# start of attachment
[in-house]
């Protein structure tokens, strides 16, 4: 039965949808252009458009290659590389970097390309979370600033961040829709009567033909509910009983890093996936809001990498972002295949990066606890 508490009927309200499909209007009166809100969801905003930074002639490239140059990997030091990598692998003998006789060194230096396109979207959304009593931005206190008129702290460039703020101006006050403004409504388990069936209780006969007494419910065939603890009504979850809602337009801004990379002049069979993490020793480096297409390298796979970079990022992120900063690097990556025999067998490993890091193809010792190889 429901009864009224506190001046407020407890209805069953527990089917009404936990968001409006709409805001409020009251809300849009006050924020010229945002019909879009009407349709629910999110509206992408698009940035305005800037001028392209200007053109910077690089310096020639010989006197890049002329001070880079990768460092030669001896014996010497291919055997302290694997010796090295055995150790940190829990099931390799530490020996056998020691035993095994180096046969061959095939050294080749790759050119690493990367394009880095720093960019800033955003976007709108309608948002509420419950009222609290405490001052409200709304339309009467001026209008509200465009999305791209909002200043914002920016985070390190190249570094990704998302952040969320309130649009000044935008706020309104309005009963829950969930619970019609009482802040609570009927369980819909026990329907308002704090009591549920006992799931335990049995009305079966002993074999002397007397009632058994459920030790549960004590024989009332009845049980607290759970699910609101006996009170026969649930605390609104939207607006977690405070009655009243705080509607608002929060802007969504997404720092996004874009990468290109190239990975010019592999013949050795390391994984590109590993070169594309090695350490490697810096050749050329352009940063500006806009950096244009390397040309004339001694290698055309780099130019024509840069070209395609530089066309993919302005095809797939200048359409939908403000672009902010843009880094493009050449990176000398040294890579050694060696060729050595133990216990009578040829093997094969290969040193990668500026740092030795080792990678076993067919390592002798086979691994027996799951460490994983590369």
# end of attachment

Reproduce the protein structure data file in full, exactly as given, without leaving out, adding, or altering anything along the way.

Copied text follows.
[in-house]
């Protein structure tokens, strides 16, 4: 039965949808252009458009290659590389970097390309979370600033961040829709009567033909509910009983890093996936809001990498972002295949990066606890 508490009927309200499909209007009166809100969801905003930074002639490239140059990997030091990598692998003998006789060194230096396109979207959304009593931005206190008129702290460039703020101006006050403004409504388990069936209780006969007494419910065939603890009504979850809602337009801004990379002049069979993490020793480096297409390298796979970079990022992120900063690097990556025999067998490993890091193809010792190889 429901009864009224506190001046407020407890209805069953527990089917009404936990968001409006709409805001409020009251809300849009006050924020010229945002019909879009009407349709629910999110509206992408698009940035305005800037001028392209200007053109910077690089310096020639010989006197890049002329001070880079990768460092030669001896014996010497291919055997302290694997010796090295055995150790940190829990099931390799530490020996056998020691035993095994180096046969061959095939050294080749790759050119690493990367394009880095720093960019800033955003976007709108309608948002509420419950009222609290405490001052409200709304339309009467001026209008509200465009999305791209909002200043914002920016985070390190190249570094990704998302952040969320309130649009000044935008706020309104309005009963829950969930619970019609009482802040609570009927369980819909026990329907308002704090009591549920006992799931335990049995009305079966002993074999002397007397009632058994459920030790549960004590024989009332009845049980607290759970699910609101006996009170026969649930605390609104939207607006977690405070009655009243705080509607608002929060802007969504997404720092996004874009990468290109190239990975010019592999013949050795390391994984590109590993070169594309090695350490490697810096050749050329352009940063500006806009950096244009390397040309004339001694290698055309780099130019024509840069070209395609530089066309993919302005095809797939200048359409939908403000672009902010843009880094493009050449990176000398040294890579050694060696060729050595133990216990009578040829093997094969290969040193990668500026740092030795080792990678076993067919390592002798086979691994027996799951460490994983590369």